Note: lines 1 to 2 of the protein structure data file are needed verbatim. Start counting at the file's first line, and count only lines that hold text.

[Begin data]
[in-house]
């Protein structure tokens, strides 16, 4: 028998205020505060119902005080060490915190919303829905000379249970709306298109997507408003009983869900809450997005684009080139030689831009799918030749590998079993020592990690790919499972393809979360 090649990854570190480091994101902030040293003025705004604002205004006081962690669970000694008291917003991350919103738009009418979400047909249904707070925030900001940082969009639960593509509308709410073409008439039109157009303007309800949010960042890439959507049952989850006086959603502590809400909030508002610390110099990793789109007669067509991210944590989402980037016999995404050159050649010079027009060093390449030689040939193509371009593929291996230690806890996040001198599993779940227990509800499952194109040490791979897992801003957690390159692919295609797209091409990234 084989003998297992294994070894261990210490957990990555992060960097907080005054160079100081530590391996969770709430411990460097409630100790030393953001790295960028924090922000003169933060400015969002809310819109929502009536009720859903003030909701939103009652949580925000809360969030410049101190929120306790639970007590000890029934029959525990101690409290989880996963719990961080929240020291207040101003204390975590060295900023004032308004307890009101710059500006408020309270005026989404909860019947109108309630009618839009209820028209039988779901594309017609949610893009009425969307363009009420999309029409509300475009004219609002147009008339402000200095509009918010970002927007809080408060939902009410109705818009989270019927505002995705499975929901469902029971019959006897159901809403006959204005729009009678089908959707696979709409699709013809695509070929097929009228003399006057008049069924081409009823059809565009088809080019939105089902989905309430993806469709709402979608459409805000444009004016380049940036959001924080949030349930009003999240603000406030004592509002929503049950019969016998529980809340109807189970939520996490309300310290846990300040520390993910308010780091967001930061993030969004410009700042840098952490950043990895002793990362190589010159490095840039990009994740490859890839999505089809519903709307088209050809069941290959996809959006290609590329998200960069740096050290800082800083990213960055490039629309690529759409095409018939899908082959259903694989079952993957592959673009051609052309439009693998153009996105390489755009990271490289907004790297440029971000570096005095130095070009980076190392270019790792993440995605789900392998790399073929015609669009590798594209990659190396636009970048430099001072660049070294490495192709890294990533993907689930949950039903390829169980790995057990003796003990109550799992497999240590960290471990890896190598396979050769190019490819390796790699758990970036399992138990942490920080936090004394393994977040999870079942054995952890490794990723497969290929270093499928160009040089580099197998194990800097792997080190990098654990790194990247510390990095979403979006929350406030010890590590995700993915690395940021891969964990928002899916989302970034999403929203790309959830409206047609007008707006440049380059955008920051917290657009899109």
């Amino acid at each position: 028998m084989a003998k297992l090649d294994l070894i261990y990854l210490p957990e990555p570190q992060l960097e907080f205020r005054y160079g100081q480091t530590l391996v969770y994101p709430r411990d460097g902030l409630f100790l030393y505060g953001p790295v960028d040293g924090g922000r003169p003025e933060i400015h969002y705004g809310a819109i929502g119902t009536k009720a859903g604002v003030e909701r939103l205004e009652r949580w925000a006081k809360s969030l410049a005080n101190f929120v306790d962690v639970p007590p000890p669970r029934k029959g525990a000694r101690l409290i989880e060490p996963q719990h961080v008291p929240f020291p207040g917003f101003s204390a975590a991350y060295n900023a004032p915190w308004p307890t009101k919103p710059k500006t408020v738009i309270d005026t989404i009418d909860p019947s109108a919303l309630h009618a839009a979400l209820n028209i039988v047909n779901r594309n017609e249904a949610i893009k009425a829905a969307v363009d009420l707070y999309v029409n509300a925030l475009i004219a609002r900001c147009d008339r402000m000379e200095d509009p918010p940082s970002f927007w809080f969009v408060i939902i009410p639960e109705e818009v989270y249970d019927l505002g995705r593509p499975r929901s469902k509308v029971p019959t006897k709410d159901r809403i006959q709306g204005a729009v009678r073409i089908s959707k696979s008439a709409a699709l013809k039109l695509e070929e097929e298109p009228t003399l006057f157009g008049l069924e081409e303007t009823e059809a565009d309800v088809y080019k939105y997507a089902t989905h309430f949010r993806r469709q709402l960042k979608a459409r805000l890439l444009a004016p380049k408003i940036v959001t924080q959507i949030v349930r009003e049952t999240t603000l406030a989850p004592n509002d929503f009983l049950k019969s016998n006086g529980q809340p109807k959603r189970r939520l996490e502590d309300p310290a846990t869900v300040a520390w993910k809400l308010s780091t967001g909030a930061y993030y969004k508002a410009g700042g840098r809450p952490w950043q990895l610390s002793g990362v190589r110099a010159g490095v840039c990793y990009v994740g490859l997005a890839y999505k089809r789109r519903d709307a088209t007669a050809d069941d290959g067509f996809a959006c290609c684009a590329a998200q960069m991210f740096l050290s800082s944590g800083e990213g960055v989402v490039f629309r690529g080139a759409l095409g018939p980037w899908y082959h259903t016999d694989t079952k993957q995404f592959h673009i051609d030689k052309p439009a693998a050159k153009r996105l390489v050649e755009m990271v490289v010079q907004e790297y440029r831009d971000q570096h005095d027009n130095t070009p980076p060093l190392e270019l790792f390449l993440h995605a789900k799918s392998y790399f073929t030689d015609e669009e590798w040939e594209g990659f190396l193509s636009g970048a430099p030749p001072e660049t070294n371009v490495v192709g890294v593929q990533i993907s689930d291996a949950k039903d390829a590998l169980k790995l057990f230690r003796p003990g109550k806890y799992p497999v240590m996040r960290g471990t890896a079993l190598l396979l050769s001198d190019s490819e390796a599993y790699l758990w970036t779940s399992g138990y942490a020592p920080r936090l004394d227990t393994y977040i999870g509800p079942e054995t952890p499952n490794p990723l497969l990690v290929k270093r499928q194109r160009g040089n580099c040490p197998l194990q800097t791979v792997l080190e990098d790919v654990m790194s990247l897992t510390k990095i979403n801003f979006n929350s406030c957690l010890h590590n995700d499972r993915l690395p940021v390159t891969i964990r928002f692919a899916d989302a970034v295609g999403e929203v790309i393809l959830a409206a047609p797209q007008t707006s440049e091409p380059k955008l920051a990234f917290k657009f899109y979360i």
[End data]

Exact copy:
[in-house]
């Protein structure tokens, strides 16, 4: 028998205020505060119902005080060490915190919303829905000379249970709306298109997507408003009983869900809450997005684009080139030689831009799918030749590998079993020592990690790919499972393809979360 090649990854570190480091994101902030040293003025705004604002205004006081962690669970000694008291917003991350919103738009009418979400047909249904707070925030900001940082969009639960593509509308709410073409008439039109157009303007309800949010960042890439959507049952989850006086959603502590809400909030508002610390110099990793789109007669067509991210944590989402980037016999995404050159050649010079027009060093390449030689040939193509371009593929291996230690806890996040001198599993779940227990509800499952194109040490791979897992801003957690390159692919295609797209091409990234 084989003998297992294994070894261990210490957990990555992060960097907080005054160079100081530590391996969770709430411990460097409630100790030393953001790295960028924090922000003169933060400015969002809310819109929502009536009720859903003030909701939103009652949580925000809360969030410049101190929120306790639970007590000890029934029959525990101690409290989880996963719990961080929240020291207040101003204390975590060295900023004032308004307890009101710059500006408020309270005026989404909860019947109108309630009618839009209820028209039988779901594309017609949610893009009425969307363009009420999309029409509300475009004219609002147009008339402000200095509009918010970002927007809080408060939902009410109705818009989270019927505002995705499975929901469902029971019959006897159901809403006959204005729009009678089908959707696979709409699709013809695509070929097929009228003399006057008049069924081409009823059809565009088809080019939105089902989905309430993806469709709402979608459409805000444009004016380049940036959001924080949030349930009003999240603000406030004592509002929503049950019969016998529980809340109807189970939520996490309300310290846990300040520390993910308010780091967001930061993030969004410009700042840098952490950043990895002793990362190589010159490095840039990009994740490859890839999505089809519903709307088209050809069941290959996809959006290609590329998200960069740096050290800082800083990213960055490039629309690529759409095409018939899908082959259903694989079952993957592959673009051609052309439009693998153009996105390489755009990271490289907004790297440029971000570096005095130095070009980076190392270019790792993440995605789900392998790399073929015609669009590798594209990659190396636009970048430099001072660049070294490495192709890294990533993907689930949950039903390829169980790995057990003796003990109550799992497999240590960290471990890896190598396979050769190019490819390796790699758990970036399992138990942490920080936090004394393994977040999870079942054995952890490794990723497969290929270093499928160009040089580099197998194990800097792997080190990098654990790194990247510390990095979403979006929350406030010890590590995700993915690395940021891969964990928002899916989302970034999403929203790309959830409206047609007008707006440049380059955008920051917290657009899109």